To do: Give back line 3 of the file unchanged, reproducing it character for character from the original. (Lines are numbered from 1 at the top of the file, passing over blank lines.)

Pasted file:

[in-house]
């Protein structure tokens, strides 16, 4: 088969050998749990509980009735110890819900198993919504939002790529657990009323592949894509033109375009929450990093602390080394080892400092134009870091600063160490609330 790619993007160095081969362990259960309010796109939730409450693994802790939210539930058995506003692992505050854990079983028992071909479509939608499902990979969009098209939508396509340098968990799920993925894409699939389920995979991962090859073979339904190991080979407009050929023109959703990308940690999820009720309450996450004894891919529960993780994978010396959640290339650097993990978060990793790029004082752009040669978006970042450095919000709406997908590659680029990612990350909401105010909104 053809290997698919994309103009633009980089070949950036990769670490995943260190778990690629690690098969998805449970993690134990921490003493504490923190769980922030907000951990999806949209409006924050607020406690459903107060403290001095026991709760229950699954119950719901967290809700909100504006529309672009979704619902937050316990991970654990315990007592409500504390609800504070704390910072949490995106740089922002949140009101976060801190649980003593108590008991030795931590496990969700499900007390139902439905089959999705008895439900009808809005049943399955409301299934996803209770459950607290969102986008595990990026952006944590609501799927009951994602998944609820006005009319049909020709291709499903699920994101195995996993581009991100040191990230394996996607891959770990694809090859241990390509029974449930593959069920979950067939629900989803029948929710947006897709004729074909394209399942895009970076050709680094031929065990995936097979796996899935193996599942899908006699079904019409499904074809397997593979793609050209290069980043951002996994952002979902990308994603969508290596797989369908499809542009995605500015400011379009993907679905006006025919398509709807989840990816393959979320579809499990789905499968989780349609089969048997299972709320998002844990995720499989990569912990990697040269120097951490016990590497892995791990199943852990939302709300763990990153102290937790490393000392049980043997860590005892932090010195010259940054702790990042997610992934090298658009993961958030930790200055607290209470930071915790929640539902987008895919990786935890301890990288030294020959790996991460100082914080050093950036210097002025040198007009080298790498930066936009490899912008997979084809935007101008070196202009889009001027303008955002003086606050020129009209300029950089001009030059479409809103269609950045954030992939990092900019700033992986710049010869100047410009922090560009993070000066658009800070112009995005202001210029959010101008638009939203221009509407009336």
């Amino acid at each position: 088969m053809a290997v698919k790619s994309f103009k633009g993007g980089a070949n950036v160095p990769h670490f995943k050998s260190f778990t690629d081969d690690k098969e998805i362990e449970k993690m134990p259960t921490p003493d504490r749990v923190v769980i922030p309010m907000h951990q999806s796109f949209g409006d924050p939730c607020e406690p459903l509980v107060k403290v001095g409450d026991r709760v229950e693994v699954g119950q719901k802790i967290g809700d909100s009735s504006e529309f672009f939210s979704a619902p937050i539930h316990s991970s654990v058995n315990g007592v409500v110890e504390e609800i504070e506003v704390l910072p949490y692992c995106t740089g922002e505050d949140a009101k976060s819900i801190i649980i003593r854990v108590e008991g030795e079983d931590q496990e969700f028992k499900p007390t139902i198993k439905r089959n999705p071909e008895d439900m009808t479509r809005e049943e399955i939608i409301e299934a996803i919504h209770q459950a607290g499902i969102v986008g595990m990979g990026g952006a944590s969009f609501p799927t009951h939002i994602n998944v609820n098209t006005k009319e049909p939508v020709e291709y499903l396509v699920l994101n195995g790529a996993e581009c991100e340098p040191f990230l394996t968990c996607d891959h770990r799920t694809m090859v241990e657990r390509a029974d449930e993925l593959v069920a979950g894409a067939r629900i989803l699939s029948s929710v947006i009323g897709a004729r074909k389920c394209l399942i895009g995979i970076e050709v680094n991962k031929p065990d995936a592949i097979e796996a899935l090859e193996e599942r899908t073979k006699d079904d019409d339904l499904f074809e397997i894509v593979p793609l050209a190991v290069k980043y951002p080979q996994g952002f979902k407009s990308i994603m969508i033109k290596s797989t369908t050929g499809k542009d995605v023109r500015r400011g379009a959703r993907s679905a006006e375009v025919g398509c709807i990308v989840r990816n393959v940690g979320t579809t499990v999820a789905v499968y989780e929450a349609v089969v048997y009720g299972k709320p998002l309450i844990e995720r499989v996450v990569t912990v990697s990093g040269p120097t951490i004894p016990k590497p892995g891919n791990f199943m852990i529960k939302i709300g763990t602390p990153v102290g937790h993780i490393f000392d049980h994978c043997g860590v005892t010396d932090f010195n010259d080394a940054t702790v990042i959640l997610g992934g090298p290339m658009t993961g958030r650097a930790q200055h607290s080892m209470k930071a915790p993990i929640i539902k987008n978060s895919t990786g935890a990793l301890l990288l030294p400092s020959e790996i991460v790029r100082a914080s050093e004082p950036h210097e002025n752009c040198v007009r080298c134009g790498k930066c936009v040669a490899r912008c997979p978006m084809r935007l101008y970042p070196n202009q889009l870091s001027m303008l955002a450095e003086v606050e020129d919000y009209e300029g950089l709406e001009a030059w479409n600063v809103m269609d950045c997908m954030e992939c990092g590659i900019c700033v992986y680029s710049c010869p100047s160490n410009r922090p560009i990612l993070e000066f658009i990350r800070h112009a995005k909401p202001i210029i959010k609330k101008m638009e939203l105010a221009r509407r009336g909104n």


């Amino acid at each position: 088969m053809a290997v698919k790619s994309f103009k633009g993007g980089a070949n950036v160095p990769h670490f995943k050998s260190f778990t690629d081969d690690k098969e998805i362990e449970k993690m134990p259960t921490p003493d504490r749990v923190v769980i922030p309010m907000h951990q999806s796109f949209g409006d924050p939730c607020e406690p459903l509980v107060k403290v001095g409450d026991r709760v229950e693994v699954g119950q719901k802790i967290g809700d909100s009735s504006e529309f672009f939210s979704a619902p937050i539930h316990s991970s654990v058995n315990g007592v409500v110890e504390e609800i504070e506003v704390l910072p949490y692992c995106t740089g922002e505050d949140a009101k976060s819900i801190i649980i003593r854990v108590e008991g030795e079983d931590q496990e969700f028992k499900p007390t139902i198993k439905r089959n999705p071909e008895d439900m009808t479509r809005e049943e399955i939608i409301e299934a996803i919504h209770q459950a607290g499902i969102v986008g595990m990979g990026g952006a944590s969009f609501p799927t009951h939002i994602n998944v609820n098209t006005k009319e049909p939508v020709e291709y499903l396509v699920l994101n195995g790529a996993e581009c991100e340098p040191f990230l394996t968990c996607d891959h770990r799920t694809m090859v241990e657990r390509a029974d449930e993925l593959v069920a979950g894409a067939r629900i989803l699939s029948s929710v947006i009323g897709a004729r074909k389920c394209l399942i895009g995979i970076e050709v680094n991962k031929p065990d995936a592949i097979e796996a899935l090859e193996e599942r899908t073979k006699d079904d019409d339904l499904f074809e397997i894509v593979p793609l050209a190991v290069k980043y951002p080979q996994g952002f979902k407009s990308i994603m969508i033109k290596s797989t369908t050929g499809k542009d995605v023109r500015r400011g379009a959703r993907s679905a006006e375009v025919g398509c709807i990308v989840r990816n393959v940690g979320t579809t499990v999820a789905v499968y989780e929450a349609v089969v048997y009720g299972k709320p998002l309450i844990e995720r499989v996450v990569t912990v990697s990093g040269p120097t951490i004894p016990k590497p892995g891919n791990f199943m852990i529960k939302i709300g763990t602390p990153v102290g937790h993780i490393f000392d049980h994978c043997g860590v005892t010396d932090f010195n010259d080394a940054t702790v990042i959640l997610g992934g090298p290339m658009t993961g958030r650097a930790q200055h607290s080892m209470k930071a915790p993990i929640i539902k987008n978060s895919t990786g935890a990793l301890l990288l030294p400092s020959e790996i991460v790029r100082a914080s050093e004082p950036h210097e002025n752009c040198v007009r080298c134009g790498k930066c936009v040669a490899r912008c997979p978006m084809r935007l101008y970042p070196n202009q889009l870091s001027m303008l955002a450095e003086v606050e020129d919000y009209e300029g950089l709406e001009a030059w479409n600063v809103m269609d950045c997908m954030e992939c990092g590659i900019c700033v992986y680029s710049c010869p100047s160490n410009r922090p560009i990612l993070e000066f658009i990350r800070h112009a995005k909401p202001i210029i959010k609330k101008m638009e939203l105010a221009r509407r009336g909104n």